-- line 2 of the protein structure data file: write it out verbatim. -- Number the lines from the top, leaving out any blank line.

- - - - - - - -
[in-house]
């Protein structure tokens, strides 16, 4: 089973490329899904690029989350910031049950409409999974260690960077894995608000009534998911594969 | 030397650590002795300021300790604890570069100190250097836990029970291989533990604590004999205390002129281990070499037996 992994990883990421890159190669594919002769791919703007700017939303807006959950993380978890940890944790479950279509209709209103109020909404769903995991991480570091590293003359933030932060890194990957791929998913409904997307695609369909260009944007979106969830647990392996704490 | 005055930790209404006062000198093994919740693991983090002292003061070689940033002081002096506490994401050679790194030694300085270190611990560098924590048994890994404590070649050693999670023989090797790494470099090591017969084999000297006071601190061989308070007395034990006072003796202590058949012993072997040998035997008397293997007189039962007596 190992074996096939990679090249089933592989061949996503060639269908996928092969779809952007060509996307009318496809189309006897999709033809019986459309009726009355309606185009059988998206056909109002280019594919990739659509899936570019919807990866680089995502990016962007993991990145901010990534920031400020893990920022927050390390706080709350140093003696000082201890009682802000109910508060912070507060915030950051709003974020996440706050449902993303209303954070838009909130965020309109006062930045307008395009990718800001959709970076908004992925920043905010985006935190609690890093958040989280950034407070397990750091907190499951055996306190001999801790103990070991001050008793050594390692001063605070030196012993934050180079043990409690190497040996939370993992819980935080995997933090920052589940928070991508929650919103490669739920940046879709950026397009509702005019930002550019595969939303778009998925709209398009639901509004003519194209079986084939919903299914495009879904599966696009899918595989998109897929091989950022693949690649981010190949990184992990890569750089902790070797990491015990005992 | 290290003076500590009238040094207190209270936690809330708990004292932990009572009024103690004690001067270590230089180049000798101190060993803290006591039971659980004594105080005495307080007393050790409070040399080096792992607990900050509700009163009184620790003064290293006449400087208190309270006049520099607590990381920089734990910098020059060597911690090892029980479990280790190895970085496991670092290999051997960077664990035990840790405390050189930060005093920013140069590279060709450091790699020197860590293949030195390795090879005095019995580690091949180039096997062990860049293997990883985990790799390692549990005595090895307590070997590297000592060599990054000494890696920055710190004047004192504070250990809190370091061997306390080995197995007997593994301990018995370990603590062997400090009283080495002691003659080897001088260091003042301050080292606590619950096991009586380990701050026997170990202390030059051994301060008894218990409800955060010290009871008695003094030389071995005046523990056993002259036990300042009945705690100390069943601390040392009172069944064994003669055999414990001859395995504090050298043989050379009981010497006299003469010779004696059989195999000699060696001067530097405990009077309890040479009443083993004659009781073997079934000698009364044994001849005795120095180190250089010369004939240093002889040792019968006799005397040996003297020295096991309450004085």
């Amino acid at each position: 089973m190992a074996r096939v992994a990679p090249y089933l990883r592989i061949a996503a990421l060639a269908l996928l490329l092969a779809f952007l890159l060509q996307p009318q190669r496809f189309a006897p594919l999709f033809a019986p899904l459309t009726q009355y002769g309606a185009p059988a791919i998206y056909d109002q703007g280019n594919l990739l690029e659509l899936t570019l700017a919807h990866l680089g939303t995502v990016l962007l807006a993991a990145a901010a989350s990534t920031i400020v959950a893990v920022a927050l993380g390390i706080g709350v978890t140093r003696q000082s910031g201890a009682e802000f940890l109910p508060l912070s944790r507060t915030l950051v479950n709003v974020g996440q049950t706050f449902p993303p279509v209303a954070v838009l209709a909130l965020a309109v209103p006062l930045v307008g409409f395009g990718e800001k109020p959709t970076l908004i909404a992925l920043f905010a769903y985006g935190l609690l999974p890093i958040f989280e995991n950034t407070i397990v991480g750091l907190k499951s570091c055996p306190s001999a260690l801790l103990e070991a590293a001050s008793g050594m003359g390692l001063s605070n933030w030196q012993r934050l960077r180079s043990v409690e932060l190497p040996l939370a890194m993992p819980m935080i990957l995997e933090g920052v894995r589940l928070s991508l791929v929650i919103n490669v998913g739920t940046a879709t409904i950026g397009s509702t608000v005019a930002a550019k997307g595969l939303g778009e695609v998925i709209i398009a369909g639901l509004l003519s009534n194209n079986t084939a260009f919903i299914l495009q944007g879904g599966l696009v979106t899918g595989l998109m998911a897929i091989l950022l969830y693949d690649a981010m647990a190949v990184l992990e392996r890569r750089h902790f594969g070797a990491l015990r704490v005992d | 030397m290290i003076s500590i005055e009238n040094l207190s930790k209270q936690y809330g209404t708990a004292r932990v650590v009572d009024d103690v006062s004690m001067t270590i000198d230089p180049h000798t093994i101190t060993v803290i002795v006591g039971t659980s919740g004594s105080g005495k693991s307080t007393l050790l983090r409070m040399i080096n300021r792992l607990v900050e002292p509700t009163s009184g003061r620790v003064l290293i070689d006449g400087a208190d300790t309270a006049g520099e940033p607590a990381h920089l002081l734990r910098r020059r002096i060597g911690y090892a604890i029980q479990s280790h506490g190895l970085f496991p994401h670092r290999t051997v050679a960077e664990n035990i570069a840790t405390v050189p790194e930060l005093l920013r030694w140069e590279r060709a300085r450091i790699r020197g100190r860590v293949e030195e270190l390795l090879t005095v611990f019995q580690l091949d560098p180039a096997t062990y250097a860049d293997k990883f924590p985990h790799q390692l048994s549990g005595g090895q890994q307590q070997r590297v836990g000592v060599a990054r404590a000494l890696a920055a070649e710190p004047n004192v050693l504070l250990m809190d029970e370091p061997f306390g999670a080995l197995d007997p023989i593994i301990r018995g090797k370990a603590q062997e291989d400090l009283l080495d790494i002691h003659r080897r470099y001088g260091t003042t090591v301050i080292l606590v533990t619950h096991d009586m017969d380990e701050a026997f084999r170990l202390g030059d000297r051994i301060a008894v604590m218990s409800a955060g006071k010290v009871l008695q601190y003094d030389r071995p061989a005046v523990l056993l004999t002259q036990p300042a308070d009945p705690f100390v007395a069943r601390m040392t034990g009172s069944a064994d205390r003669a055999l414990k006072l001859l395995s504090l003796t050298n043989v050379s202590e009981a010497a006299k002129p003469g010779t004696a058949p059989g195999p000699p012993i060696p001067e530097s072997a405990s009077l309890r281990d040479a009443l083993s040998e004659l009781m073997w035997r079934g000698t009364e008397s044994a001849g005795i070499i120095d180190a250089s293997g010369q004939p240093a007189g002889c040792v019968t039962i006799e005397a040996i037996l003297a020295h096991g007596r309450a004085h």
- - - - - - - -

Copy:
């Protein structure tokens, strides 16, 4: 089973490329899904690029989350910031049950409409999974260690960077894995608000009534998911594969 | 030397650590002795300021300790604890570069100190250097836990029970291989533990604590004999205390002129281990070499037996 992994990883990421890159190669594919002769791919703007700017939303807006959950993380978890940890944790479950279509209709209103109020909404769903995991991480570091590293003359933030932060890194990957791929998913409904997307695609369909260009944007979106969830647990392996704490 | 005055930790209404006062000198093994919740693991983090002292003061070689940033002081002096506490994401050679790194030694300085270190611990560098924590048994890994404590070649050693999670023989090797790494470099090591017969084999000297006071601190061989308070007395034990006072003796202590058949012993072997040998035997008397293997007189039962007596 190992074996096939990679090249089933592989061949996503060639269908996928092969779809952007060509996307009318496809189309006897999709033809019986459309009726009355309606185009059988998206056909109002280019594919990739659509899936570019919807990866680089995502990016962007993991990145901010990534920031400020893990920022927050390390706080709350140093003696000082201890009682802000109910508060912070507060915030950051709003974020996440706050449902993303209303954070838009909130965020309109006062930045307008395009990718800001959709970076908004992925920043905010985006935190609690890093958040989280950034407070397990750091907190499951055996306190001999801790103990070991001050008793050594390692001063605070030196012993934050180079043990409690190497040996939370993992819980935080995997933090920052589940928070991508929650919103490669739920940046879709950026397009509702005019930002550019595969939303778009998925709209398009639901509004003519194209079986084939919903299914495009879904599966696009899918595989998109897929091989950022693949690649981010190949990184992990890569750089902790070797990491015990005992 | 290290003076500590009238040094207190209270936690809330708990004292932990009572009024103690004690001067270590230089180049000798101190060993803290006591039971659980004594105080005495307080007393050790409070040399080096792992607990900050509700009163009184620790003064290293006449400087208190309270006049520099607590990381920089734990910098020059060597911690090892029980479990280790190895970085496991670092290999051997960077664990035990840790405390050189930060005093920013140069590279060709450091790699020197860590293949030195390795090879005095019995580690091949180039096997062990860049293997990883985990790799390692549990005595090895307590070997590297000592060599990054000494890696920055710190004047004192504070250990809190370091061997306390080995197995007997593994301990018995370990603590062997400090009283080495002691003659080897001088260091003042301050080292606590619950096991009586380990701050026997170990202390030059051994301060008894218990409800955060010290009871008695003094030389071995005046523990056993002259036990300042009945705690100390069943601390040392009172069944064994003669055999414990001859395995504090050298043989050379009981010497006299003469010779004696059989195999000699060696001067530097405990009077309890040479009443083993004659009781073997079934000698009364044994001849005795120095180190250089010369004939240093002889040792019968006799005397040996003297020295096991309450004085």